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The Only Constant

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October 25, 2020 | By Wendy Gereke

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Izmo and I entered the room. Ryan, Sally, and Joey (not their real names) reacted with apprehension. They had never met a therapy dog before, and like everything that had happened to them, this situation was new and unnerving.

The children, ages 16, 14, and 4, needed the kind of help Izmo and I could offer. While their foster mother was doing an outstanding job, she needed support as well. She just did not know it yet. I came into their story in 2016, and like so many children in the system, they had bounced around a lot.

When I first met the children, they were quiet and unsure of me, and the foster mother resented having another service added to her already full calendar. My job was challenging. It took some time to gain the trust of the children and the foster mother, and there were some bumps along the way. Izmo helped relieve some of their stress and anxiety and it was not long before the children began to look forward to our visits and trust me. During our visits we talked about things they liked to do and about school and friends. They shared their frustrations and fears with me, and I worked with various agencies, providers and with the court to address their concerns and be their voice.

When their foster mother tried navigating the maze of Child Welfare, she realized why I was there. The foster mother found me to be a support and a constant in their lives, as well. She gained trust in me and knew she could lean on me when she was frustrated with the process, worried about the children, or needed help with available services.

It was a year and a half before they were assigned a temporary placement. For the kids, it represented so many unknowns. They had depended so much on each other. Would they stay together? Would they be sent to different foster homes? So much uncertainty. Children and Youth asked the temporary foster mother to consider becoming a permanent placement. When she agreed, it was one of the few small victories those kids had experienced in years.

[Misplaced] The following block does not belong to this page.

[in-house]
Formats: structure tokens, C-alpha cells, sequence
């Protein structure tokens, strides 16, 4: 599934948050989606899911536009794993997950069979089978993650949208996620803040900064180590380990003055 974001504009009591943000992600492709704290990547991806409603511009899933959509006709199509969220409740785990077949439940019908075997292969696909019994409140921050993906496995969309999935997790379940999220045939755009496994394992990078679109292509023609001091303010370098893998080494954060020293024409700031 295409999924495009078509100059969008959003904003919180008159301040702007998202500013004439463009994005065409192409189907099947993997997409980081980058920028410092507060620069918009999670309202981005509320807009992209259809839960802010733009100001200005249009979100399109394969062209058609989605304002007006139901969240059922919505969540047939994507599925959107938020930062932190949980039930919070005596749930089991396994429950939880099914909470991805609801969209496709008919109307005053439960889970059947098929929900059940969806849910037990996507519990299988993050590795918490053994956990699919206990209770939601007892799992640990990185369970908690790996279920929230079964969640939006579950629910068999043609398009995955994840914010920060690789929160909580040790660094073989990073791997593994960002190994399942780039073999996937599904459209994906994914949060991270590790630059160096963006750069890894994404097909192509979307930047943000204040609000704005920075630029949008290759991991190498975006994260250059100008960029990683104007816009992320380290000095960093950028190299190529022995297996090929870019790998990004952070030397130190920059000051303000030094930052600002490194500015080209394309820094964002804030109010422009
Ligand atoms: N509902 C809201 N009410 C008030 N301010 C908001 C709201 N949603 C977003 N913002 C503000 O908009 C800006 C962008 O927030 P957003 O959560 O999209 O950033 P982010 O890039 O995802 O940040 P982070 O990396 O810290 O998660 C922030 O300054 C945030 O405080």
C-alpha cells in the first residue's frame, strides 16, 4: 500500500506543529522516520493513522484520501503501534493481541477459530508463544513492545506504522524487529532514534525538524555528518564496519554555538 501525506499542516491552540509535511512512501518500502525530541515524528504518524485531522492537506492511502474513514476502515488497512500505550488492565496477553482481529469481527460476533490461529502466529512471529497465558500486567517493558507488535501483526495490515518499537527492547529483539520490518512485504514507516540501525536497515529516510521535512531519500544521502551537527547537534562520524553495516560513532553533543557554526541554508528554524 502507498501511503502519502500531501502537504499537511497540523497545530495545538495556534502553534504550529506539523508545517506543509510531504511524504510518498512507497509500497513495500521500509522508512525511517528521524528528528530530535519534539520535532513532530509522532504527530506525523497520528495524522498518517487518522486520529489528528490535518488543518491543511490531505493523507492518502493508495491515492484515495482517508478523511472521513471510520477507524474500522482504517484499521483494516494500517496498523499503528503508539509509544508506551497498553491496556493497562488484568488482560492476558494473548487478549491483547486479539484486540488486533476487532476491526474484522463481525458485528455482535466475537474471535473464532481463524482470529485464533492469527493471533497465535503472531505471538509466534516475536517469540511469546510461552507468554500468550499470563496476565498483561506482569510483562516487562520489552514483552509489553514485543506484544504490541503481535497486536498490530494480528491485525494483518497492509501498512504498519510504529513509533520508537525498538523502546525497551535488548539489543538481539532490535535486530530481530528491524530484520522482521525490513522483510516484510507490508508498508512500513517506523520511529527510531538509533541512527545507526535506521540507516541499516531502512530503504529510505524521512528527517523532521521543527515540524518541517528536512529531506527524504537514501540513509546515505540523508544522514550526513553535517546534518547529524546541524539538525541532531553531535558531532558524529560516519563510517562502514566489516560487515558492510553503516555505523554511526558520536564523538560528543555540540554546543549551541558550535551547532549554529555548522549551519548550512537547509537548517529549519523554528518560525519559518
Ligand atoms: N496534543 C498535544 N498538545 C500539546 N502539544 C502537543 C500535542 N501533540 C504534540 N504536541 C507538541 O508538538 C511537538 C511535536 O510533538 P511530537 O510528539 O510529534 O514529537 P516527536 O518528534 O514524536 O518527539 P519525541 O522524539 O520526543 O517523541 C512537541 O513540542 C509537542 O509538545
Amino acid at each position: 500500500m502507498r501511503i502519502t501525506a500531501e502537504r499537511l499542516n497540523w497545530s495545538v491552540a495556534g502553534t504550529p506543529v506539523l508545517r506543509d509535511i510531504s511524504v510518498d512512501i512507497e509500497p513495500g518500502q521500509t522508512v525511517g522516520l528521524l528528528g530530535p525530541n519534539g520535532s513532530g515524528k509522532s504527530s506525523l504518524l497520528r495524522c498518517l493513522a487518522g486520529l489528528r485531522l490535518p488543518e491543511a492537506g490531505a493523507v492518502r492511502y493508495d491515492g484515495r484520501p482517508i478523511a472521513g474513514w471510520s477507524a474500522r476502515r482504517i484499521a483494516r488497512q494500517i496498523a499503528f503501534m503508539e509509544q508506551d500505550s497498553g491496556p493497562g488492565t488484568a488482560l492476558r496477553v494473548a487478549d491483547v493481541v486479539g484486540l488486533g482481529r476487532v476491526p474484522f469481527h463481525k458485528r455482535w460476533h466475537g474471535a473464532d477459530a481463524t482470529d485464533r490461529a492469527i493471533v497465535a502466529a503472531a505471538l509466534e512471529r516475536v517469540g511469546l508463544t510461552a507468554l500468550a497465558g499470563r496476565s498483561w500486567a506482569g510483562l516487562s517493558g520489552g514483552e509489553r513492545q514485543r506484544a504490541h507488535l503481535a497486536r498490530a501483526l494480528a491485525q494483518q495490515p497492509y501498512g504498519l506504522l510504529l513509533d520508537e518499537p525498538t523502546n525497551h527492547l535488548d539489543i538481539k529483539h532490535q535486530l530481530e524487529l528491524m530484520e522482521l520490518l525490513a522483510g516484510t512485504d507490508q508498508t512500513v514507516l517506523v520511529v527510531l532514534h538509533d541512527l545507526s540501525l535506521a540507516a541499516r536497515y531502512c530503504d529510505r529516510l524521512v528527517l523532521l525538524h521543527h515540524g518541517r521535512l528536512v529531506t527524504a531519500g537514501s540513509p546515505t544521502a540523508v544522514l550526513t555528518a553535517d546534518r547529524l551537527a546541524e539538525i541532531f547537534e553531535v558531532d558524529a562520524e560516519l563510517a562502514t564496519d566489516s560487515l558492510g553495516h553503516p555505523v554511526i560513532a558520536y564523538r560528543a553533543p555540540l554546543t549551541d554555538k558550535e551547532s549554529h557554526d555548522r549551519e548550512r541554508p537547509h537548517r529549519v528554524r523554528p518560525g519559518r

Not every placement is a rousing success. The oldest boy, Ryan was struggling emotionally and needed additional support. As his CASA, I was able to advocate on his behalf and be his voice, to help find a place where his needs could be met. The first time I met him in his now home, I could immediately see the positive change in his demeanor and outlook.

During the two and a half years, these children have been in care, as their CASA, I have been the only constant in a revolving door of providers and services. As a volunteer assigned to only one case, Ryan, Sally, and Joey’s needs are my primary focus. Only after I get to know the children, their needs, and their history, can I make sure that their needs are met, and their wishes heard. And what they wished for is what so many children want- a stable home, with real parents, and that often means adoption.

Ryan, Sally, and Joey are at the final stage of the process now and their adoption date has been set. For Izmo and I, this case will come to an end, but there are other children out there just waiting to meet us.